In 1841 Catlin published Manners and Condition of the North American Indians, in two volumes, with 300 engravings. Three years he published 25 plates, entitled Catlin’s North American Indian Portfolio, and, in 1848, Eight Years' Travels and Residence in Europe. From 1852 to 1857 he traveled through South and Central America and returned for further exploration in the Far West; the record of these years is contained in Last Rambles amongst the Indians of the Rocky Mountains and the Andes and My Life among the Indians. Paintings of his Spanish American Indians are published. In 1872, Catlin traveled to Washington, D. C. at the invitation of Joseph Henry, the first secretary of the Smithsonian. Until his death that year in Jersey City, New Jersey, Catlin worked in a studio in the Smithsonian "Castle". In 1879 Harrison’s widow donated the original Indian Gallery, more than 500 works, along with related artifacts, to the Smithsonian; the nearly complete surviving set of Catlin's first Indian Gallery, painted in the 1830s, is now part of the Smithsonian American Art Museum's collection.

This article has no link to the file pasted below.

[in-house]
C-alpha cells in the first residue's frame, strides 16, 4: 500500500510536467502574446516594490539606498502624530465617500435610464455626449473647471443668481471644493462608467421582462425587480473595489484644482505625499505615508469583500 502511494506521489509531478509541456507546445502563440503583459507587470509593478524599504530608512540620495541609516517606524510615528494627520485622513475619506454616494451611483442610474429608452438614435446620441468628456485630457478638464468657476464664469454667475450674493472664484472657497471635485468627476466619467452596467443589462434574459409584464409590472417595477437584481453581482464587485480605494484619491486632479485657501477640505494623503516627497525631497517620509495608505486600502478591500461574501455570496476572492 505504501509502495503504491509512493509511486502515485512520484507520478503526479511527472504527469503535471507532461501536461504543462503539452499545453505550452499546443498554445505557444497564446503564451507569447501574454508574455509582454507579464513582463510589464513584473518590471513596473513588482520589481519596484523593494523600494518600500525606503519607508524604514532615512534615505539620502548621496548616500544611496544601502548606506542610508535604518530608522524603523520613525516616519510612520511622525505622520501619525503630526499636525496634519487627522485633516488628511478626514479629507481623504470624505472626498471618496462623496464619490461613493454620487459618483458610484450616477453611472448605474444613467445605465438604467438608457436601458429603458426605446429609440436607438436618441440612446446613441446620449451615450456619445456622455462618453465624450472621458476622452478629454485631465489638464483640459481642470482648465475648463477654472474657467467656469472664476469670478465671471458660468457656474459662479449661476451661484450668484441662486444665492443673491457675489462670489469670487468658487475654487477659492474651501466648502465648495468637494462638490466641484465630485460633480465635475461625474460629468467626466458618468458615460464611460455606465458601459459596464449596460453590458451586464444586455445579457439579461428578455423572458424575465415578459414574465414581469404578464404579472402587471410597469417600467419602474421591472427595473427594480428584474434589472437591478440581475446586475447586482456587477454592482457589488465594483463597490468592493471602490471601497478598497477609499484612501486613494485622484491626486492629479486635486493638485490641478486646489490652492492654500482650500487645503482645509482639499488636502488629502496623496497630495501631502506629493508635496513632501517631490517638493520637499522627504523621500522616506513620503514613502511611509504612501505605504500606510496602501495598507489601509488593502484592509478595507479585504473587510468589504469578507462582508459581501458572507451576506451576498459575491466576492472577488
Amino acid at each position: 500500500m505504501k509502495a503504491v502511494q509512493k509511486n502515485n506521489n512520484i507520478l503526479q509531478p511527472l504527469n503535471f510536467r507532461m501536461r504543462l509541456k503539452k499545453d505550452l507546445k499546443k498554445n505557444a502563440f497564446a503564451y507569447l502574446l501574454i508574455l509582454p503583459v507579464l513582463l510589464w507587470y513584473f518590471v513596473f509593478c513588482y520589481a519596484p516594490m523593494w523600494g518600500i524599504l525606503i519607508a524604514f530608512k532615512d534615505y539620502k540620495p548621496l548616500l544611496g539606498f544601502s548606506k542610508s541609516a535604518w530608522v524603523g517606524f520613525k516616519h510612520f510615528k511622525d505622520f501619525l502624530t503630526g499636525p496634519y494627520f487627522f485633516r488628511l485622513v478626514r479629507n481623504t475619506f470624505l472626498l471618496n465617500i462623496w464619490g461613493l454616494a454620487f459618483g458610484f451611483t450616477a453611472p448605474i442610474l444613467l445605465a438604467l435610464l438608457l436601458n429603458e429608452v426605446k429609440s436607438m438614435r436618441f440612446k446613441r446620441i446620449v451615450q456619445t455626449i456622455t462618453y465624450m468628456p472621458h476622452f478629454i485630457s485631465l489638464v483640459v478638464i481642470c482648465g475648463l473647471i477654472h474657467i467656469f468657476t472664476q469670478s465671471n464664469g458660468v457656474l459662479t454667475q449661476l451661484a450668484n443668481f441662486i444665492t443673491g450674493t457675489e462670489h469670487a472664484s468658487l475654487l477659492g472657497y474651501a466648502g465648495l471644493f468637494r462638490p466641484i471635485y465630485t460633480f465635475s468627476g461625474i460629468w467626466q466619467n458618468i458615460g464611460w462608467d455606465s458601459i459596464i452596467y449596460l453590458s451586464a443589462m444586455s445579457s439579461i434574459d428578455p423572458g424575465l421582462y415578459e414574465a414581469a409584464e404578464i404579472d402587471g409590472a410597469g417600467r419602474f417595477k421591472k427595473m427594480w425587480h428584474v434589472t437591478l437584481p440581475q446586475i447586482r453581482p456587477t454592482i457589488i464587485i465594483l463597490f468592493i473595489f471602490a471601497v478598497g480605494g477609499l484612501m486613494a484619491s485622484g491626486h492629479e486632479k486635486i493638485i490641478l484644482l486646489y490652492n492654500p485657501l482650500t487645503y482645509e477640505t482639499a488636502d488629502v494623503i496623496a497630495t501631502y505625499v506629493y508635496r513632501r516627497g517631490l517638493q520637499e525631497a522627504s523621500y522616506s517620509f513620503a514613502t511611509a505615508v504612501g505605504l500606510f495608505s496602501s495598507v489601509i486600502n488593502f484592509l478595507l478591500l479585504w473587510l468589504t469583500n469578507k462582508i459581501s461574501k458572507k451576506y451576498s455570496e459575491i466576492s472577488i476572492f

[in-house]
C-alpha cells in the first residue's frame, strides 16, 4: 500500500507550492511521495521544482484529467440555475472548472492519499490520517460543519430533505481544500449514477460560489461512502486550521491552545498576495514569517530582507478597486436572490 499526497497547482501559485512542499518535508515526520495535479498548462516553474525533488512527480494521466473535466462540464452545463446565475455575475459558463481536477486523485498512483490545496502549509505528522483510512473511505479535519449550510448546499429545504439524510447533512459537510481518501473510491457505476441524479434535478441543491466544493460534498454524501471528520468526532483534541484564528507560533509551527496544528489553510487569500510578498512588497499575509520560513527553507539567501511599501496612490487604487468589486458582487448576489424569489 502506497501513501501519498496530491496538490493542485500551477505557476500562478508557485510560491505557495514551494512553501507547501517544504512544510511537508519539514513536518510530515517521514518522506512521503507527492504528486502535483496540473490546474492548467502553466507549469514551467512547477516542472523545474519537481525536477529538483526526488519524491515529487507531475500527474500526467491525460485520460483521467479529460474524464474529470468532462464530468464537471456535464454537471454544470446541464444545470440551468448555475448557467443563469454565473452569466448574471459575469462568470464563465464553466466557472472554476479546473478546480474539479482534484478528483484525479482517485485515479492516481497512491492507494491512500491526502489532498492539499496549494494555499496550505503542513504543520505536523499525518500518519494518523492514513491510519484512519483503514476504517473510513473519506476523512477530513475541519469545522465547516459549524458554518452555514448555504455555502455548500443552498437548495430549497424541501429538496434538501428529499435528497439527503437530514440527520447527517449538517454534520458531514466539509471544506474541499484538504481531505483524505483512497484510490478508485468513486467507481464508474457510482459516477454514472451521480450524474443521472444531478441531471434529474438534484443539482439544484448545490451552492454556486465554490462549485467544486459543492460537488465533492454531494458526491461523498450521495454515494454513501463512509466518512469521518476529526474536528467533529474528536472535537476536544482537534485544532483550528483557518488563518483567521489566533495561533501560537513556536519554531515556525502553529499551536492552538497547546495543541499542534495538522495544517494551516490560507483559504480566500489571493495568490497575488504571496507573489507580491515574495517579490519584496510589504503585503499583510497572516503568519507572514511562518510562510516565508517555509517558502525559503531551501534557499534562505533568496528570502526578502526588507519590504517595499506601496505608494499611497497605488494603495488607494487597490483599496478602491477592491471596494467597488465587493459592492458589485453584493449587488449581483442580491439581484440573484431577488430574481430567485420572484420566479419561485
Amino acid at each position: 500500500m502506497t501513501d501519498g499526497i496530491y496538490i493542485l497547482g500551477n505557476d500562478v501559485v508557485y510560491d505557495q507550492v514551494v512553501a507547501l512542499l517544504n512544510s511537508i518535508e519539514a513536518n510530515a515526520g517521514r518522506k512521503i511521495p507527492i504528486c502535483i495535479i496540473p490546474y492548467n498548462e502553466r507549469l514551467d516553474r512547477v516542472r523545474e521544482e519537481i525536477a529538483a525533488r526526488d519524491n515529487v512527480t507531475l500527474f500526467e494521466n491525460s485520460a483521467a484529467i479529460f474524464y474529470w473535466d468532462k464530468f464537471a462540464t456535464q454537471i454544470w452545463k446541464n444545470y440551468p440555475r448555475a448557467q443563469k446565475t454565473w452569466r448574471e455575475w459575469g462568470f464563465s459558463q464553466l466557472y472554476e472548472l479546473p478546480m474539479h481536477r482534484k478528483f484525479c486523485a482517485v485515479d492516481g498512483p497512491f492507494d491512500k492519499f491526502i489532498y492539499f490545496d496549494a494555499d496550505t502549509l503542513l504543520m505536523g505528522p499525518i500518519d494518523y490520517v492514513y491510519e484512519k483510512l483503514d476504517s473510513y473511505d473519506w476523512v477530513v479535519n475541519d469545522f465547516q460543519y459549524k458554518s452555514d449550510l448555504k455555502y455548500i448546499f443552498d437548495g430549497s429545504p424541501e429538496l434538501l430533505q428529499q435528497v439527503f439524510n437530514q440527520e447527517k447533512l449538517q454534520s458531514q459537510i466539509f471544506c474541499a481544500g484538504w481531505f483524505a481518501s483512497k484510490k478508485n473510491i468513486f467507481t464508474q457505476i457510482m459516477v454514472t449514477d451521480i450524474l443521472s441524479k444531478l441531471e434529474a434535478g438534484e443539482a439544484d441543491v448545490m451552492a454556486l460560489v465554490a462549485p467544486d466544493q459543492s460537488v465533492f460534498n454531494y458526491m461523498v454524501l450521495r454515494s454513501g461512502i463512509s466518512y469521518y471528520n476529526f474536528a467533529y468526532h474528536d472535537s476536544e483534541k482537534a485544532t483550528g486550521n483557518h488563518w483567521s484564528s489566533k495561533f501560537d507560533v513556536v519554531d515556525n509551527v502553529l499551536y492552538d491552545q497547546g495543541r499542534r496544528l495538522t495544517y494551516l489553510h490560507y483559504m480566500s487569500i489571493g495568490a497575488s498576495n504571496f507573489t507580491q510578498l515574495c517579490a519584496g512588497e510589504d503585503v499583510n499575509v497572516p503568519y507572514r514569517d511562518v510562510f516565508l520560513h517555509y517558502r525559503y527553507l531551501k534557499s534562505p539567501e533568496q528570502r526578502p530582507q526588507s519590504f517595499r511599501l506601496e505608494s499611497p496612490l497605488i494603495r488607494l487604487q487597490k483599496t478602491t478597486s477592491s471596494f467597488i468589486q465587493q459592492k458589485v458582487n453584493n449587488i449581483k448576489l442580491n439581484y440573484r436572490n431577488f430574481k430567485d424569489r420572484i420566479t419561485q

The associated Catlin artifacts are in the collections of the Department of Anthropolo
Peter W. Chiarelli is a retired United States Army general who served as the 32nd Vice Chief of Staff of the U. S. Army from August 4, 2008 to January 31, 2012, he served as commander, Multi-National Corps – Iraq under General George W. Casey, Jr.. He was the Senior Military Assistant to the Secretary of Defense from March 2007 to August 2008, he retired from the U. S. Army on January 31, 2012 after nearly 40 years of service, was succeeded as Vice Chief of Staff by Gen. Lloyd J. Austin III. Chiarelli was born in Seattle, Washington on March 23, 1950, he is a Distinguished Military Graduate of Seattle University Army ROTC. Chiarelli was commissioned a second lieutenant in September 1972. Throughout his career, he has served in Army units in the United States and Belgium, he has commanded at every level from platoon to corps. His first assignments were with the 9th Infantry Division at Fort Lewis, including: support platoon leader for 3rd Squadron, 5th Cavalry Regiment. Chiarelli's principal staff assignments were Operations Officer, 1st Cavalry Division, at Fort Hood, Texas.